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The healthcare industry is in a state of massive flux. An aging population combined with increased life expectancy has created a greater demand for services. Consumer expectations are changing as the market migrates from a fee-for-service payment model to value-based care. The implementation of the Affordable Care Act (ACA) has created more patients seeking services but has also driven consumer costs skyward. As providers and healthcare systems grapple with these sea changes, the industry has made a dramatic shift toward consulting.

The numbers support this: Healthcare consulting in the U.S. outpaces all other areas in terms of growth, expanding at a rate of 9.5% in 2015. Revenue in the healthcare consulting sector is expected to rise at an annual rate of 5.1%, reaching $14.9 billion by 2020.

Governments and healthcare institutions across the world are under new pressure to temper costs and meet changing consumer demands, and the annual global market growth for consulting is estimated at 7%. However, America is home to the largest healthcare consulting market worldwide, with a global market share of 62%. This is followed by Australia, the United Kingdom, and Germany.

Qualified consultants are needed

The flourishing healthcare consulting niche offers a promising career path for those who aspire to be at the forefront of a dynamic and fast-changing industry. Organizations ranging from hospitals and health systems to drug and medical device manufacturers are constantly seeking competent professionals to provide strategic guidance or project-specific expertise. This occupation provides a potentially exhilarating combination of challenge and reward. In fact, healthcare consulting was ranked among the top 100 careers by CNN Money due to its excellent pay, healthy growth, and job satisfaction. The median salary for a consultant in the field is $108,000 and can rise as high as $165,000, depending upon factors such as experience and credentials as well as employer firm attributes like size and industry reputation.

Educational requirements for healthcare consultants vary from job to job. While an undergraduate degree may qualify one for an entry-level position, a master’s degree along with solid experience is likely required for senior-level roles. Healthcare consultants need not be licensed; however, industry certifications can provide added credibility and distinction for a professional who is seeking employment.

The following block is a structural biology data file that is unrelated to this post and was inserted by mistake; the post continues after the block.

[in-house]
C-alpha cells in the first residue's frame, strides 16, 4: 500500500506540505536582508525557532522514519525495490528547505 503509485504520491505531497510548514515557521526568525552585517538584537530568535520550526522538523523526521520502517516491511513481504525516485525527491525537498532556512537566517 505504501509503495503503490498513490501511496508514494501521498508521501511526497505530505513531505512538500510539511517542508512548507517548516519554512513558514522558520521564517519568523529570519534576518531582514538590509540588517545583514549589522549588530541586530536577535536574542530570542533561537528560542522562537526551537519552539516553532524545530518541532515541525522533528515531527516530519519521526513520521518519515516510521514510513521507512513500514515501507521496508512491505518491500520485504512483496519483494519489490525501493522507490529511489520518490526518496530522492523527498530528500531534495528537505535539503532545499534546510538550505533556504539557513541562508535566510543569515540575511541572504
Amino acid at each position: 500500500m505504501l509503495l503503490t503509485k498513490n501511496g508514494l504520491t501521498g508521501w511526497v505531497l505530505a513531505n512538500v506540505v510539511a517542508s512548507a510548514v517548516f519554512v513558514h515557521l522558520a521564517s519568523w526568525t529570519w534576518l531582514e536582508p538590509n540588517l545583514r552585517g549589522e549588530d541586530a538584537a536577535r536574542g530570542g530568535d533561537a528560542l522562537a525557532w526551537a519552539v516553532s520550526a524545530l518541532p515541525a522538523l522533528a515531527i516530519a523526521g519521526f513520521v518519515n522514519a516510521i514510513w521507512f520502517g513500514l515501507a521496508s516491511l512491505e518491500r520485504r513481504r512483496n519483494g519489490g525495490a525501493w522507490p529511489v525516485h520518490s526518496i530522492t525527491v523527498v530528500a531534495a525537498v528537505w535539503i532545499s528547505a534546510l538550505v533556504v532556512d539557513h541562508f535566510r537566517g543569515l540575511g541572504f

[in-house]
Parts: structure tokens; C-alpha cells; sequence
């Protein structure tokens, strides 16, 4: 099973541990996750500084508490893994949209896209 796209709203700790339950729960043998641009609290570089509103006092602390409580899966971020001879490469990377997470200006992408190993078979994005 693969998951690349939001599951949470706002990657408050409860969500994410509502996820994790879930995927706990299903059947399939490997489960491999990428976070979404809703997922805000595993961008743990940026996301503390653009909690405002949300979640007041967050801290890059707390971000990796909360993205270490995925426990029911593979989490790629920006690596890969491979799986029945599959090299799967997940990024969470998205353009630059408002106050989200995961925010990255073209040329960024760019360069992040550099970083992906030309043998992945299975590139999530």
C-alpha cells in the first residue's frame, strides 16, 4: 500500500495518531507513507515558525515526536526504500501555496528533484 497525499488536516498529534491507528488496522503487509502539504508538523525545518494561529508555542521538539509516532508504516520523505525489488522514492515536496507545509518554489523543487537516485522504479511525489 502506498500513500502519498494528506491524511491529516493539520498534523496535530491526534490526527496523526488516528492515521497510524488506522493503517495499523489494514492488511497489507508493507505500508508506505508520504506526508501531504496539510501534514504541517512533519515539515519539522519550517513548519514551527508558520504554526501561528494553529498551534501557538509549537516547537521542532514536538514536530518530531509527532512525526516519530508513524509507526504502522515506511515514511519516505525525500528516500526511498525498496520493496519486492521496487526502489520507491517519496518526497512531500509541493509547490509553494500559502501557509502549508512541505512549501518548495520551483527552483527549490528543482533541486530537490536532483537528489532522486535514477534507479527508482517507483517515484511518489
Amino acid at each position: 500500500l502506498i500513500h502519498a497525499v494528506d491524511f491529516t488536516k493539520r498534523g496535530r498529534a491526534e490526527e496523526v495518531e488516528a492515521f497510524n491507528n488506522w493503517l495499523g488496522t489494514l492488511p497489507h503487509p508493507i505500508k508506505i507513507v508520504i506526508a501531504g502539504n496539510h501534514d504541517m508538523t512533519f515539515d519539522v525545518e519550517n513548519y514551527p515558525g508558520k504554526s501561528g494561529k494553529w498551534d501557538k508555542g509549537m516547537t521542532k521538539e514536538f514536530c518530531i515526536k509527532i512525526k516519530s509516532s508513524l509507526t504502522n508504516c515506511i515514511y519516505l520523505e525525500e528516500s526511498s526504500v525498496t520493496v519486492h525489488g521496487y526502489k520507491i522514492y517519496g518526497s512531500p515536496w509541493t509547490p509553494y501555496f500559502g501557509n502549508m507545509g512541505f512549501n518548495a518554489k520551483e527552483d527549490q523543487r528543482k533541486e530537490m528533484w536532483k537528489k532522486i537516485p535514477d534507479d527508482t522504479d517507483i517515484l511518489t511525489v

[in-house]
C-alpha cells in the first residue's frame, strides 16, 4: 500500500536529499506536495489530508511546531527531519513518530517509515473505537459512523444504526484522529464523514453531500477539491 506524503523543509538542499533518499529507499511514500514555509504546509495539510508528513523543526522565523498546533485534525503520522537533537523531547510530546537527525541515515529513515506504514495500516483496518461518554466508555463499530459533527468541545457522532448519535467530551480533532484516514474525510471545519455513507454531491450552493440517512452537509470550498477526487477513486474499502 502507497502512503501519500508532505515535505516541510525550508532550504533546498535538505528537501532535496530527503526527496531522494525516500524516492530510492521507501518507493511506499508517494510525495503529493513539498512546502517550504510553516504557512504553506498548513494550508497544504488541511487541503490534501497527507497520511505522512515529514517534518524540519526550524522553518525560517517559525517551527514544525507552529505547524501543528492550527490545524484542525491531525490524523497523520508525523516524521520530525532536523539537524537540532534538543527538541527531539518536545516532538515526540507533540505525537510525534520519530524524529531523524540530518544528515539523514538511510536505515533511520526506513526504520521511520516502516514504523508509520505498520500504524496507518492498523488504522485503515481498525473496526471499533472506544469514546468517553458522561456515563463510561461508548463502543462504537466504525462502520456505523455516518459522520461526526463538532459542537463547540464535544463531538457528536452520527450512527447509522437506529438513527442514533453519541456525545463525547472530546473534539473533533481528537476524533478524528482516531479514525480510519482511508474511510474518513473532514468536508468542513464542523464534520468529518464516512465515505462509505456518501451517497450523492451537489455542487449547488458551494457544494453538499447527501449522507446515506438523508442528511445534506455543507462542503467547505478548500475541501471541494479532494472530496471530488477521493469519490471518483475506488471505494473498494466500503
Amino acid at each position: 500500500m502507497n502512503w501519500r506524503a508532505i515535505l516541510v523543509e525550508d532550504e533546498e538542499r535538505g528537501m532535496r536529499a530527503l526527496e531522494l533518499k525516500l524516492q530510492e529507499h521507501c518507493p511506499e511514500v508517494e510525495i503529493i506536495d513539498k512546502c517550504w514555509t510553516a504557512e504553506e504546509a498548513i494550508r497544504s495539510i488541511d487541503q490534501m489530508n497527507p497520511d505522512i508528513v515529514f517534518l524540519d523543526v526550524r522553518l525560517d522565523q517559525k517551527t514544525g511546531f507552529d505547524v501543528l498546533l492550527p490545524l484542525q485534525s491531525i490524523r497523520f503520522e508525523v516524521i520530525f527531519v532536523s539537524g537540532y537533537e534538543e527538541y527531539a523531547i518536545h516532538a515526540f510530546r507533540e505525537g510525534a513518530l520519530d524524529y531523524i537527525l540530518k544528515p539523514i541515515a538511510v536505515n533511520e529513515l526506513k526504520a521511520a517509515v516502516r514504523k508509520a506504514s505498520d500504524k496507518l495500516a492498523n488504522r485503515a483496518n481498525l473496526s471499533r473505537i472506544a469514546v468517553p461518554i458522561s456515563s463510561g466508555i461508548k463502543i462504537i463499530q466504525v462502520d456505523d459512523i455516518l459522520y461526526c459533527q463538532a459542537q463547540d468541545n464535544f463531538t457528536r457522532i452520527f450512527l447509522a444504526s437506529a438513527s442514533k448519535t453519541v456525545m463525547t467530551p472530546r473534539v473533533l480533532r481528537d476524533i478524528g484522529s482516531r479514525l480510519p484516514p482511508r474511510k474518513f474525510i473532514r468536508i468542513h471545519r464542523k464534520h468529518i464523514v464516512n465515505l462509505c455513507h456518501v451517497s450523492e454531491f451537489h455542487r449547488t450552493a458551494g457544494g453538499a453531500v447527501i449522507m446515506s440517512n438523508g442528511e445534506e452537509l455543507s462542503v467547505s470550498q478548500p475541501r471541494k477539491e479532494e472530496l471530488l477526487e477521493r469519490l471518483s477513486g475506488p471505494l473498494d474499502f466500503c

What lines of service offer the most opportunity?

Healthcare consultants advise client organizations on a broad range of issues, with a goal of helping them be more innovative, control costs, deliver more value to patients, and keep in step with regulatory demands. The top three in-demand service areas—based on revenue in 2015—are:

  1. Strategic Management, 36.8%: A consultant in this area guides clients on their overall strategic direction. This might involve mergers and acquisitions related to Accountable Care Organizations (ACO), facilities planning, and governance procedures.
  1. Financial Management and Operations, 18.9%: Organizations seek consultants who are knowledgeable in capital investments, price negotiations with vendors, accounting procedures, and asset management.
  1. Human Resources and Benefits, 12.9%: Consultants in this area provide sound expertise on talent recruitment and retention, employee professional development, and compensation and benefits.

IT strategy is another area in which consulting expertise is sought—and it’s expected to grow in the years to come as technological innovation gains momentum in the industry. Organizations require guidance related to electronic health record (EHR) implementation, the integration of telemedicine and software-supported medical devices, and business analytics.

According to Source for Consulting, 2016 projections anticipate the most intensive consulting services growth in the realms of operational improvement, financial management and risk, and technology.

Where are the jobs?

If you wish to pursue a lucrative and satisfying career as a healthcare consultant, it’s a given that you need to go where the jobs are. According to IBISWorld Market Research, opportunities abound in the Southeastern region of the United States, which is home to 26.1% of the nation’s healthcare consultants. The Mid-Atlantic region claims 18.2% of healthcare consultants, followed by the West at 16.7%. Job openings are more likely in densely populated areas of the U.S., which are closer to hospitals, pharmaceutical companies, and other organizations that routinely hire consulting services.

More changes ahead

Undoubtedly, the Trump administration will introduce even more significant changes for America’s volatile healthcare industry. According to the PwC Health Research Institute, 2017 will be consumed by the ongoing shift toward value-based care—a healthcare system focused on quality, affordability, and more choices for patients. Organizations will need savvy guidance on a range of emerging issues that includes:

  • Changes to the ACA and the aftermath
  • The arrival of new technologies (e.g. drones) and their impact on the industry
  • Controlling rising drug prices
  • The battle against infectious disease and antimicrobial resistance

According to a recent article from online MHA at the Milken Institute School of Public Health at the George Washington University, the healthcare consulting market is on an upward trajectory, with no signs of slowing down. Its steady growth coupled with high job satisfaction ratings makes this occupation one worth exploring.


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